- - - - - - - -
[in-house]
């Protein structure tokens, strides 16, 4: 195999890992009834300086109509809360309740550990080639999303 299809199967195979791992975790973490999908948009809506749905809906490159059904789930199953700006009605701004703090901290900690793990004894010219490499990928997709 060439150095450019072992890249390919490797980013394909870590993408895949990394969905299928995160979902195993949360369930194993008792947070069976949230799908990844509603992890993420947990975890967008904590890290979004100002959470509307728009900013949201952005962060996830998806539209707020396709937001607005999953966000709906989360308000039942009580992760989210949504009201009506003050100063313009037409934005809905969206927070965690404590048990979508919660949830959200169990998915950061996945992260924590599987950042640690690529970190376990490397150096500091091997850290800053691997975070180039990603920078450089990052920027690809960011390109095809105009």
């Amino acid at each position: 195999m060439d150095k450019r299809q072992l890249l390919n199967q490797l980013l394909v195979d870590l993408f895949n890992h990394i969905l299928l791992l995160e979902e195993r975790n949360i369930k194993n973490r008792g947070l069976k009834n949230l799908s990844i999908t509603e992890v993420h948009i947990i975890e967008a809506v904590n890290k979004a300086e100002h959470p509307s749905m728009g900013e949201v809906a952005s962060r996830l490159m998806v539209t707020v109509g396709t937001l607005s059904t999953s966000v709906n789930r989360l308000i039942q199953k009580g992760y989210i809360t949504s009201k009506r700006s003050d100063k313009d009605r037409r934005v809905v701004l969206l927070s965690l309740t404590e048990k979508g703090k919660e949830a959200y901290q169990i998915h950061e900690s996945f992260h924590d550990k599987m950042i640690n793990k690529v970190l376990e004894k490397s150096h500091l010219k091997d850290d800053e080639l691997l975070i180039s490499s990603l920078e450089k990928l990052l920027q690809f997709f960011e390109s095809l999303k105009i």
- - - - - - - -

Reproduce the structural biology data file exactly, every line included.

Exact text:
[in-house]
């Protein structure tokens, strides 16, 4: 195999890992009834300086109509809360309740550990080639999303 299809199967195979791992975790973490999908948009809506749905809906490159059904789930199953700006009605701004703090901290900690793990004894010219490499990928997709 060439150095450019072992890249390919490797980013394909870590993408895949990394969905299928995160979902195993949360369930194993008792947070069976949230799908990844509603992890993420947990975890967008904590890290979004100002959470509307728009900013949201952005962060996830998806539209707020396709937001607005999953966000709906989360308000039942009580992760989210949504009201009506003050100063313009037409934005809905969206927070965690404590048990979508919660949830959200169990998915950061996945992260924590599987950042640690690529970190376990490397150096500091091997850290800053691997975070180039990603920078450089990052920027690809960011390109095809105009």
């Amino acid at each position: 195999m060439d150095k450019r299809q072992l890249l390919n199967q490797l980013l394909v195979d870590l993408f895949n890992h990394i969905l299928l791992l995160e979902e195993r975790n949360i369930k194993n973490r008792g947070l069976k009834n949230l799908s990844i999908t509603e992890v993420h948009i947990i975890e967008a809506v904590n890290k979004a300086e100002h959470p509307s749905m728009g900013e949201v809906a952005s962060r996830l490159m998806v539209t707020v109509g396709t937001l607005s059904t999953s966000v709906n789930r989360l308000i039942q199953k009580g992760y989210i809360t949504s009201k009506r700006s003050d100063k313009d009605r037409r934005v809905v701004l969206l927070s965690l309740t404590e048990k979508g703090k919660e949830a959200y901290q169990i998915h950061e900690s996945f992260h924590d550990k599987m950042i640690n793990k690529v970190l376990e004894k490397s150096h500091l010219k091997d850290d800053e080639l691997l975070i180039s490499s990603l920078e450089k990928l990052l920027q690809f997709f960011e390109s095809l999303k105009i």